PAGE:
It's hard to avoid using enormous numbers when discussing trade. And the numbers don’t come much bigger than for the Commonwealth.
A diverse grouping of 52 states, spanning Africa, Asia, the Americas, Europe and the Pacific, the Commonwealth is home to some 2.3bn people and has a GDP projected to reach $14 trillion by the end of the decade.
It contains some of the fastest-growing countries in the world, and trade between Commonwealth member states is expected to rise strongly in the coming years, from over $680bn today to surpass $1 trillion by 2020.
And yet the Commonwealth opportunity for Britain’s smaller exporters is far more human than these numbers imply. “The Commonwealth needn’t mean anything. And yet it means a lot to people because of the historic relationship,” says Oliver Everett, chief executive of the Commonwealth Enterprise and Investment Council (CWEIC). “That goodwill encourages people to think of each other as trusted partners.”
Everett says the Commonwealth factor makes it 19 per cent cheaper to operate across the area. “That’s because of the English language, often common legal systems, and mostly common financial systems.” Not all member states are risk-free, of course, with the likes of Australia a safer place to do business than some of the West African countries, for example.
But familial links between people living in these countries also serves to facilitate trade. “There’s good evidence that British entrepreneurs are going back to what they regard as their mother countries in order to do business. Very often because of the historical trading relationships, there’s long established trade routes that can be made use of.”
There is also a plethora of organisations dedicated to helping businesses of all sizes trade with other Commonwealth nations. On top of country-specific groups like the UK India Business Council, Everett’s CWEIC has a remit “from the 52 heads of government to get trade and investment going around the Commonwealth”.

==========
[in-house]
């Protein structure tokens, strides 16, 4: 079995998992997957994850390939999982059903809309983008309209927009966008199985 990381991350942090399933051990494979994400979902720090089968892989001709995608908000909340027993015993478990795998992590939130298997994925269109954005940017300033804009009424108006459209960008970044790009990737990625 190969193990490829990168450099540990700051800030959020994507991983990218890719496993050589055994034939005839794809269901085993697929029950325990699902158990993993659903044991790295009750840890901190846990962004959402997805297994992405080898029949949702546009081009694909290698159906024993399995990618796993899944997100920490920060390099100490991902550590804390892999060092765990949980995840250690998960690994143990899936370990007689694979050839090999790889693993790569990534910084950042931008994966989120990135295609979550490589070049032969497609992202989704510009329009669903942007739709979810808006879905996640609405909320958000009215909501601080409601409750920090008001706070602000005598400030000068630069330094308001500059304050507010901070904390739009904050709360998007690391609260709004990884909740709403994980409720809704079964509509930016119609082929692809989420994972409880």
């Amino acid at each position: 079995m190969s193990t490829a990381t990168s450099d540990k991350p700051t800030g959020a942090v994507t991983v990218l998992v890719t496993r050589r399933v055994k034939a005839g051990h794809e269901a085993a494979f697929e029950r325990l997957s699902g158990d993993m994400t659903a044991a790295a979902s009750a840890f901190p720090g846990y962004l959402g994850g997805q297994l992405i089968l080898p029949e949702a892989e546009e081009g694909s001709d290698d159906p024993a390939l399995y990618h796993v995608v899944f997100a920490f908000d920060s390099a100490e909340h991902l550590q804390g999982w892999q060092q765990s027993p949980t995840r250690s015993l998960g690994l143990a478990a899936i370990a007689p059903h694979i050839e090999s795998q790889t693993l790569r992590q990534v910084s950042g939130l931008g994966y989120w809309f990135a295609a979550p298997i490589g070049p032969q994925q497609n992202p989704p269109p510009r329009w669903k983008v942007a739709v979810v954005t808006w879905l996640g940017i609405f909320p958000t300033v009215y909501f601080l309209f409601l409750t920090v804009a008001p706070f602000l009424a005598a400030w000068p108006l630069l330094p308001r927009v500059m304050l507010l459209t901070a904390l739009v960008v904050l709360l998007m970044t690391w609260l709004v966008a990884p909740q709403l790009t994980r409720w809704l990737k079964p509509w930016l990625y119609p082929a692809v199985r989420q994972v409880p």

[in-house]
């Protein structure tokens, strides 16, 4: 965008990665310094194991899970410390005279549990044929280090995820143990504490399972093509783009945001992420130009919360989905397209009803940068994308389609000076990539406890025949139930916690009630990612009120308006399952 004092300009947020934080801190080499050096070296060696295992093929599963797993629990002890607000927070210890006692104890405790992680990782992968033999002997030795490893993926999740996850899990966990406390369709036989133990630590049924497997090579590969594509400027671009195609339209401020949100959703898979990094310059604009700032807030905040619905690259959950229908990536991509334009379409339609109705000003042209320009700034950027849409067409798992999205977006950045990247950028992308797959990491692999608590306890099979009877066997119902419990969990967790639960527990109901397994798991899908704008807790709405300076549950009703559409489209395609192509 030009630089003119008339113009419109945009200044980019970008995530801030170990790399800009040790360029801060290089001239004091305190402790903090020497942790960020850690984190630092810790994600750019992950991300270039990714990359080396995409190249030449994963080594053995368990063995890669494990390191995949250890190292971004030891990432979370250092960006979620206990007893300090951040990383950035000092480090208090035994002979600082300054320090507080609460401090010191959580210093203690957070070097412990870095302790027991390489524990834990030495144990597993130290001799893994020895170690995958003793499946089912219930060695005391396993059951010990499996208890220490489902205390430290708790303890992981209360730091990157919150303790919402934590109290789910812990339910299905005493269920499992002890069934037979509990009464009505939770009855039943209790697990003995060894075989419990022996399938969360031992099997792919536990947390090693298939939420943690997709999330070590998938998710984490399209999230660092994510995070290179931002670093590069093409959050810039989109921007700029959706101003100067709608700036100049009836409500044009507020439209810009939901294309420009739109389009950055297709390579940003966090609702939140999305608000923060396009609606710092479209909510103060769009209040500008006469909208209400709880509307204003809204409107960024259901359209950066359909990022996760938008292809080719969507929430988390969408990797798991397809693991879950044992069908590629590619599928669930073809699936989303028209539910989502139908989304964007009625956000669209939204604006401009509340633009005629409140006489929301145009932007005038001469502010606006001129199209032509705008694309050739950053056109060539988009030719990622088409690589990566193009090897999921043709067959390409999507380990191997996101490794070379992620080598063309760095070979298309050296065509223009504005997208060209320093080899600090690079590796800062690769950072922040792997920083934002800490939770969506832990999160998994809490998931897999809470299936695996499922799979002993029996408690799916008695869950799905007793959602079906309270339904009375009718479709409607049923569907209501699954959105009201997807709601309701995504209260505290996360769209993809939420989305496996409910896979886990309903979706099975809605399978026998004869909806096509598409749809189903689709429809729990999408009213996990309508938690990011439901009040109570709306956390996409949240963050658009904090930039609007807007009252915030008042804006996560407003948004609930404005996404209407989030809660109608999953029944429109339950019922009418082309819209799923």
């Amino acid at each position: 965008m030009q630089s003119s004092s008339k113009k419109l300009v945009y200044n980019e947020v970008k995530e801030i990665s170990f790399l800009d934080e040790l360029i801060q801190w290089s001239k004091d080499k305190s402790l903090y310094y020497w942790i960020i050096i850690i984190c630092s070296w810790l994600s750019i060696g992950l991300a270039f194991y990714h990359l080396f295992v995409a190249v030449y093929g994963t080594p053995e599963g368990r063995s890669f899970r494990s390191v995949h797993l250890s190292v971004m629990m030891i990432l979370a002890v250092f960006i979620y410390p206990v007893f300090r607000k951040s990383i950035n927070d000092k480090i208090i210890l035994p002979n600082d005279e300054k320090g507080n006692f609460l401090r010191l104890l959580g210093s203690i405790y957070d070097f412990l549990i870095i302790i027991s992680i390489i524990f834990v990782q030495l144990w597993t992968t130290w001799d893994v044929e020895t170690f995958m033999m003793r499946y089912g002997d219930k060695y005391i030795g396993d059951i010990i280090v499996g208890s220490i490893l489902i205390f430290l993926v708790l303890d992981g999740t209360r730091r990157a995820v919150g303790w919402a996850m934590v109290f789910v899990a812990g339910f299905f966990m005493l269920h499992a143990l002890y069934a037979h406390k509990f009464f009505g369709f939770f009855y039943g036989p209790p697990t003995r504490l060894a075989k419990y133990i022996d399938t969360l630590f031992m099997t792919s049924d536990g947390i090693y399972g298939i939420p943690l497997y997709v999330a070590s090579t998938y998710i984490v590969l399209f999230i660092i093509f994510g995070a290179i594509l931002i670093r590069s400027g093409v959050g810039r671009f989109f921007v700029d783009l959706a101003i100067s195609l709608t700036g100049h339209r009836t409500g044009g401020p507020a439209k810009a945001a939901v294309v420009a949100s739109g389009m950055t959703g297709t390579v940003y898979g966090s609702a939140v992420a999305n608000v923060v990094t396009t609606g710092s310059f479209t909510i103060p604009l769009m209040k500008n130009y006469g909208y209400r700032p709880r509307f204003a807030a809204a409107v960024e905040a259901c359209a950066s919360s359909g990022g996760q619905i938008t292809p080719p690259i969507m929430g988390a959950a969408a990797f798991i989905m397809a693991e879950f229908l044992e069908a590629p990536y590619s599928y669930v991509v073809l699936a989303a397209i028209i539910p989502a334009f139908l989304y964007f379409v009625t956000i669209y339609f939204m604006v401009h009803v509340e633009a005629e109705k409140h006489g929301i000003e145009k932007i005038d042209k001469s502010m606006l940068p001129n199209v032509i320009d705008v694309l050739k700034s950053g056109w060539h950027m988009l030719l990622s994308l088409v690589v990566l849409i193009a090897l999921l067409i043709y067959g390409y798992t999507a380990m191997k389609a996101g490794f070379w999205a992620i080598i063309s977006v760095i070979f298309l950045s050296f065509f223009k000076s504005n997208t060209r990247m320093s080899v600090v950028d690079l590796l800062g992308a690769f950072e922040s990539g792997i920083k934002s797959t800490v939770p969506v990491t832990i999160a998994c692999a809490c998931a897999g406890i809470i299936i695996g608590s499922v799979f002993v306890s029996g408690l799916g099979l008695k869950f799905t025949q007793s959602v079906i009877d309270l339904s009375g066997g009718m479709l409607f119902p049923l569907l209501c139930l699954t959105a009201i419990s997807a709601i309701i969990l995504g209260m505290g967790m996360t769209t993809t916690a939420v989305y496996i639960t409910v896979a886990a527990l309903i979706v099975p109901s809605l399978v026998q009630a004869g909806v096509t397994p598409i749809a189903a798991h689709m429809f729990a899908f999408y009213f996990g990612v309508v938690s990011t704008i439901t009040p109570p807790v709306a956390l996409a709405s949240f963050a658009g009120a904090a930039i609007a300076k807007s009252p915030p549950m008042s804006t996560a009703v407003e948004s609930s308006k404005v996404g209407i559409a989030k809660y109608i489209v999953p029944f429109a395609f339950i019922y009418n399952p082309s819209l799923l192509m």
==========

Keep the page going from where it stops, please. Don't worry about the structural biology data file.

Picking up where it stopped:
One of the programmes CWEIC runs is CommonwealthFirst. “It’s designed to take 100 of the best UK SMEs and to get them exporting throughout the Commonwealth,” says Everett. A three-year programme, it involves tailored trade missions to high-growth markets like Malaysia and Nigeria, training and mentoring, and access to networks and introductions. Applications for the second cohort are open until this Sunday.
The CWEIC also runs the Commonwealth Trade Initiative. A platform that links up businesses across the 52 nations, the purpose is to support firms to find and develop export opportunities. It also gives access to services to help businesses develop their export capabilities. Its asset and business finance solution partner LDF, for example, provides financing so that firms can purchase the assets or fund the business development needed to successfully export, or simply to cover essential business spending associated with selling overseas.
In general, Everett says, successfully exporting to Commonwealth countries involves much the same as successfully exporting to any nation. “You’ve got to find a good partner on the ground, the right person to manage the relationship. It does involve some time and effort, and there is sometimes a reluctance among businesses to put the work in. But there are good examples of where it has been worthwhile.”
Companies likely to do particularly well include those that can leverage Britain’s reputation for selling high-quality products. But any UK firm that can add value to what local companies are doing, particularly in terms of capital and skills, will find a ready audience. “There is a need for UK expertise, and you don’t have to be a large company to provide that.”
“The real reward for SMEs will be investing in long-term relationships, and bringing your skills and capital,” says Everett. “It’s not just a question of selling your goods, but building a lasting partnership.”